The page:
Whilst it is widely accepted that sea level is rising because of the melting of the massive sheets covering Greenland and Antarctica, a new paper in the Journal of Geophysical Research: Oceans, (http://onlinelibrary.wiley.com/doi/10.1002/2017JC013109/abstract), by scientists at Bangor University in collaboration with Harvard and Oregon State Universities in the US, and McGill University in Canada, shows that the impact of the melting of these ice sheets will go far beyond just changing water levels. It could have further reaching impacts on global climate.

The new results show that sea level does not increase uniformly across the globe in response to melting of the polar ice sheets. In fact, sea level changes in response to ice loss are highly spatially variable, especially close to the retreating ice sheets. The new results, which are obtained with a numerical model of the global tides, show that the tidal changes due to ice sheet collapse and associated sea level changes will be highly variable and affect a number of different important processes. 

Publication date: 8 November 2017

Want to become self-compassionate? Run a marathon

Unsurprisingly, running a marathon is tough. It takes months of training before runners even make it to the starting line and this preparation can, at times, feel like punishment. The marathon runner in training can often be found limping around with blisters, sore muscles and blackened or lost toenails. Not, perhaps, an image we might naturally associate with the idea of “self-compassion”.

A relatively new concept, self-compassion has been hailed as a more robust alternative to self-esteem. While compassion refers to the demonstration of sympathy and concern for others in times of suffering, self-compassion entails showing this same understanding to ourselves.

This article by Rhi Willmot, PhD Researcher in Behavioural and Positive Psychology, at the School of Psychology, was originally published on The Conversation. Read the original article.

Publication date: 3 November 2017

Putting poverty under the spotlight

Bangor University’s School of Social Sciences is combining discussion and drama to put the spotlight on poverty at a public event on Wednesday 8 November.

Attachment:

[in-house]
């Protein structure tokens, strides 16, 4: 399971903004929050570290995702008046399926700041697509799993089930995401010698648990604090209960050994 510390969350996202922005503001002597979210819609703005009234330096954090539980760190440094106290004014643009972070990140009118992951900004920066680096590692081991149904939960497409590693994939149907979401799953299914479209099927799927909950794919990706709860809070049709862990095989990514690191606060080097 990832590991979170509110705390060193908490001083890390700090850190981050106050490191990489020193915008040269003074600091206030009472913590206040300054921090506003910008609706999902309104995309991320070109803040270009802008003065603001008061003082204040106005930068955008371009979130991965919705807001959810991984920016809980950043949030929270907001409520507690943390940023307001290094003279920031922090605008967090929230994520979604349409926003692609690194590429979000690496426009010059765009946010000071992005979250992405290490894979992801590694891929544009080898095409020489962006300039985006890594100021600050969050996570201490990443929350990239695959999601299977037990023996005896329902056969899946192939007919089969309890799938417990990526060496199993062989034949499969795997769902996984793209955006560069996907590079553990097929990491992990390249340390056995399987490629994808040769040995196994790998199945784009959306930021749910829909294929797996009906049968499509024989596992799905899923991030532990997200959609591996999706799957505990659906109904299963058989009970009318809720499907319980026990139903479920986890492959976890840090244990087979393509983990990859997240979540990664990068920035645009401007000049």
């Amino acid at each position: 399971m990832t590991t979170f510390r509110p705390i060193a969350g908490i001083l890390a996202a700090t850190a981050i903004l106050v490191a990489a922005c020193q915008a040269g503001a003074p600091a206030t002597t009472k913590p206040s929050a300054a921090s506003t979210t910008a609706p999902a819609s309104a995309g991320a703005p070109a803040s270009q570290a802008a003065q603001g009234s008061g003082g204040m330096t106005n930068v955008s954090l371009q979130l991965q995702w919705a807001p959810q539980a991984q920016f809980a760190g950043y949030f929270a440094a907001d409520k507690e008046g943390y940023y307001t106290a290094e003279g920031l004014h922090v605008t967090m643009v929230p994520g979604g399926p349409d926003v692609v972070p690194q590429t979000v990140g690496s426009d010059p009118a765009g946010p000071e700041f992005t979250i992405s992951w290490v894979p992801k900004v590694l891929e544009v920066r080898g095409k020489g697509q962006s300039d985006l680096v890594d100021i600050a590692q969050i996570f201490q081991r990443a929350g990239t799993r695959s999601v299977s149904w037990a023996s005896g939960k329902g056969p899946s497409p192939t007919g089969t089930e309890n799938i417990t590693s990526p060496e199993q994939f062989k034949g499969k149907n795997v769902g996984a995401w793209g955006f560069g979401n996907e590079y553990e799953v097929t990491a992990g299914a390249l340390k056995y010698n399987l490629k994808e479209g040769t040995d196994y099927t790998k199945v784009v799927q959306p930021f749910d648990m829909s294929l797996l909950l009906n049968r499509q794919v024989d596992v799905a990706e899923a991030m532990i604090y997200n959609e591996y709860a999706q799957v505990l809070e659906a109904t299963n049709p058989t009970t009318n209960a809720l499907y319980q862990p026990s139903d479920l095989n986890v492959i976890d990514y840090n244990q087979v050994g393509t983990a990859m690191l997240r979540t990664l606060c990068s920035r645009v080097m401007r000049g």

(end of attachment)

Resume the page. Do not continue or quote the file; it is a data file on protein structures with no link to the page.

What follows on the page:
Poverty: Local, National and International’ will showcase pioneering research from academics and students at the School, which shows how poverty affects people's identities and shapes their lives. The event forms part of a week of the UK’s Economic & Social Research Council Festival of Social Sciences public engagement activities.

Publication date: 30 October 2017

Can we stop fake news in the next 10 years?

Vian Bakir (Prof. in Political Communication and Journalism at Bangor University's School of Creative Studies & Media) is pessimistic, but urges us not to give up. Andrew McStay (Prof in Digital Life at Bangor University) is more optimistic.

Speaking recently at the CommsCymru conference on trust, Bakir gave an overview of the various solutions to fake news found in the 79 submissions to the UK Parliament’s ongoing Fake News Inquiry. (This overview of proposed solutions was written with Bangor University’s Professor of Digital Life, Andrew McStay.)

Publication date: 30 October 2017

Scientists call for more research on how human activities affect the seabed

A group of UK scientists, co-ordinated by the University of Southampton, has published extensive research into how industry and environmental change are affecting our seafloors, but say more work is needed to help safeguard these complex ecosystems and the benefits they provide to people for the future.

Publication date: 25 September 2017

Why we taught psychology students how to run a marathon

This article by , PhD Researcher in Behavioural and Positive Psychology, Bangor University, was originally published on The Conversation. Read the original article.

Mike Fanelli, champion marathon runner and coach, tells his athletes to divide their race into thirds. “Run the first part with your head,” he says, “the middle part with your personality, and the last part with your heart.” Sage advice – particularly if you are a third year psychology student at Bangor University, preparing for one of the final milestones in your undergraduate experience: running the Liverpool Marathon.

Publication date: 14 September 2017

North West Cancer Research earmarks multi-million pounds’ worth of cancer research funding at Bangor University

A charity dedicated to funding life-saving cancer research in North Wales has announced it will contribute £1.34 million to advancing cancer research at Bangor University.

Publication date: 14 September 2017